BBC3 program kill it, cook it eat it - VeggieBoards
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#1 Old 03-01-2007, 12:16 PM
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http://www.bbc.co.uk/bbcthree/programmes/kill_it/



What do you think of this? The show will show the animal's life and trip to the slaughterhouse. They will actually show the slaughtering. I was hoping this would open people's eyes to what happens to an animal. But then it said they will cook and eat the animal which made me sad.



I do think omnis need to have their eyes opened as to where food comes from. But I wonder is this the way to do it. I guess many more omnis might be willing to watch a BBC show rather than Meat your meat but if it ends with the animal on the table does it really help?



I also noticed that it said a small slaughterhouse not a big comercial one so I suppose it is going to show it in a more "humane" way (which compared to a mass producing slaughterhouse probably will be but it still ends the same way)but I feel that will give omnis the wrong impression as to what it it really like.



I can't decide if I am upset at this because I feel it will not portray suffering and death acurately or am I pleased that omnis will be forced to think about the origins of their food.



What do you think?

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#2 Old 03-01-2007, 12:37 PM
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I saw an ad for it. At first I liked the idea from the ad (for those who haven't seen it, it is a chicken on the table, which grows back feathers and un-kills itself back into a real chicken, and asks 'do you know where your meat comes from?') because I thought it might work as a kind of expose. But I am really put off by the title. Has it aired yet? It might be worth a watch.



PS: your new avatar but old title gave me a laugh!
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#3 Old 03-01-2007, 12:41 PM
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Yeah. ha ha--I noticed that and had to go back and quickly edit that. I wouldn't mind looking like a Heather spider though--they are cute and pink with a heart shaped butt. What more could you want?



I don't think it has aired yet. People at work were decribing the ad about the dead to alive chicken but I haven't seen as we don't own a tv. I am put off by the title as well. And sad it has to end with eat it.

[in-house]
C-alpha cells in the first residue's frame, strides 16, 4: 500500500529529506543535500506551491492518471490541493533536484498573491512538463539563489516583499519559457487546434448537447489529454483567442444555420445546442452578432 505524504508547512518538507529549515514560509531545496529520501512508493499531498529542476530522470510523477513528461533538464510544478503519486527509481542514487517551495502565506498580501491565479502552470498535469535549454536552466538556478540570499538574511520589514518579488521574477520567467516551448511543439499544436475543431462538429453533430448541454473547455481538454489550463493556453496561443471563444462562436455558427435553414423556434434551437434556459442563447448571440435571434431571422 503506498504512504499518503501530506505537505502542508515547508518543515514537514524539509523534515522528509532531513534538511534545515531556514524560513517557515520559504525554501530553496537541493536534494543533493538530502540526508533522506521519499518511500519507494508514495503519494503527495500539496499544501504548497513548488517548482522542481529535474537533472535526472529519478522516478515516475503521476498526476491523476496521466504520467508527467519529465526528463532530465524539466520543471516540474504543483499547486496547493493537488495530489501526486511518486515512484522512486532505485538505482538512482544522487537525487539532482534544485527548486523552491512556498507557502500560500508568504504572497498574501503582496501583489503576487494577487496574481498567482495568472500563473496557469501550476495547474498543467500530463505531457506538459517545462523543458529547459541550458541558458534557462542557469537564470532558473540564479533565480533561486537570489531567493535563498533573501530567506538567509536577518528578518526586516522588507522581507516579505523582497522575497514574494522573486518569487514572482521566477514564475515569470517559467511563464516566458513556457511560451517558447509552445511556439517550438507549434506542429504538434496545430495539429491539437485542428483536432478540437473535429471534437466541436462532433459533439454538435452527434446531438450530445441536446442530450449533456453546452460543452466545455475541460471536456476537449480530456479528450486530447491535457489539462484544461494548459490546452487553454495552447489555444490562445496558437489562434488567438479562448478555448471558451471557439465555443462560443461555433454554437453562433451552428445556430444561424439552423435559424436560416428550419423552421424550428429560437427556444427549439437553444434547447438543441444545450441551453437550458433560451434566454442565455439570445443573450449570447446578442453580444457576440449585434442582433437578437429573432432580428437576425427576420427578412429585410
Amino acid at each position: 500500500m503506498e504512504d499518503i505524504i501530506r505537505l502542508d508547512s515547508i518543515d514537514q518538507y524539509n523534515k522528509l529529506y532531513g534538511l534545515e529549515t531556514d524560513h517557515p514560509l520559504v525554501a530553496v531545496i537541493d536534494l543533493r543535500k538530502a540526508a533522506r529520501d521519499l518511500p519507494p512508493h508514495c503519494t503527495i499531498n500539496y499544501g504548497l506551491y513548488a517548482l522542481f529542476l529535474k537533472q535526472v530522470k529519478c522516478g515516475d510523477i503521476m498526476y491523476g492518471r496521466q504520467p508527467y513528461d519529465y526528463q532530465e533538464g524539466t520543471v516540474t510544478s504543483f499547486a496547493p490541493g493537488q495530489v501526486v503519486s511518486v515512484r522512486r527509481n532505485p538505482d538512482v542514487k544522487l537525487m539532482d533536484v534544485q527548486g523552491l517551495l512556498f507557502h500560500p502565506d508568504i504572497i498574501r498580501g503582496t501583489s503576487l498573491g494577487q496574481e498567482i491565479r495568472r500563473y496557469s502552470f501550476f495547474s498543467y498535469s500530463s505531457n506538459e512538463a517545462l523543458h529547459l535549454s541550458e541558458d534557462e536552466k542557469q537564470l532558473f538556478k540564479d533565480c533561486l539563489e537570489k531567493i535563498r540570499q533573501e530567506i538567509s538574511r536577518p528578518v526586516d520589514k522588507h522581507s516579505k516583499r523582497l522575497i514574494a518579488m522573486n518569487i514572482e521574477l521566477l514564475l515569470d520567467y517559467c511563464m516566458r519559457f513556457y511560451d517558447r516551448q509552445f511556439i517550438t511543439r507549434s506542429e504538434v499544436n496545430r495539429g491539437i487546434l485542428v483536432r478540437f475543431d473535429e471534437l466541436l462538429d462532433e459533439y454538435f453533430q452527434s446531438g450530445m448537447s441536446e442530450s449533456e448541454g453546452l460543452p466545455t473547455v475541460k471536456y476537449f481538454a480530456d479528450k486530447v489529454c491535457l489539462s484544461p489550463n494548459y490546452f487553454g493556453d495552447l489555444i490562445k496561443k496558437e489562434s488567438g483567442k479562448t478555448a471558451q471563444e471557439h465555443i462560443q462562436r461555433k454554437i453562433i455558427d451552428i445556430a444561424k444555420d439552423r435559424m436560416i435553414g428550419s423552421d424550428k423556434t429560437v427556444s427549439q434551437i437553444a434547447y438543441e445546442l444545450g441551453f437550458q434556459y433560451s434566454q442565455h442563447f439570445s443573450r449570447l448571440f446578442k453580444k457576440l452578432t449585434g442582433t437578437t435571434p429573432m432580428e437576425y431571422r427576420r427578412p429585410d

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#4 Old 03-01-2007, 12:45 PM
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I looked it up. It will be on on monday. If I remember, I will watch it (or as much of it as I can deal with ).
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#5 Old 03-01-2007, 05:47 PM
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I'm also wondering if the "farm" the animals are taken from will be a regular factory farm, or a small farm where the animals live more freely, giving the illusion that all animals who get used for meat live a fairly good life before being murdered.



Anyway I will probably watch this, I'm hoping to convince my mother to watch it with me too.

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#6 Old 03-02-2007, 07:43 AM
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I feel you are probably right--it will mislead omnis by showing a small free range farm and a small slaughterhouse and they will say "gee, that's not too bad." Missing the fact completely that no matter the animal lived, it still had to be killed.



Let me know those who watch if you think it shows things accurately. We don't own a tv so I'll be interested to hear what people say.

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#7 Old 03-02-2007, 08:34 AM
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It appears that it's actually going to be several programs. I wonder if they'll all be a small farms, etc. I'd suspect that the large farms may not have given permission for filming. I'm interesting in what it says, but I'm not sure I can handle something like that. I had to close my eyes in Babel when they killed the chicken. Ugh.

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#8 Old 03-02-2007, 07:37 PM
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That's interesting. I can't imagine this being shown on American network TV. Europeans seem more likely to face up to the reality of how food gets to the table, whereas Americans prefer to deny and pretend.



I think that if someone thinks they need to eat animals, they should be able to watch the process that gets meat to their plates. Otherwise, they really have no business supporting it. Perhaps this will help some people reach the conclusion that yes, this is wrong.

slops, gloops, and gruels.
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#9 Old 03-03-2007, 03:29 PM
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[QUOTE=peace]That's interesting. I can't imagine this being shown on American network TV. Europeans seem more likely to face up to the reality of how food gets to the table, whereas Americans prefer to deny and pretend. QUOTE]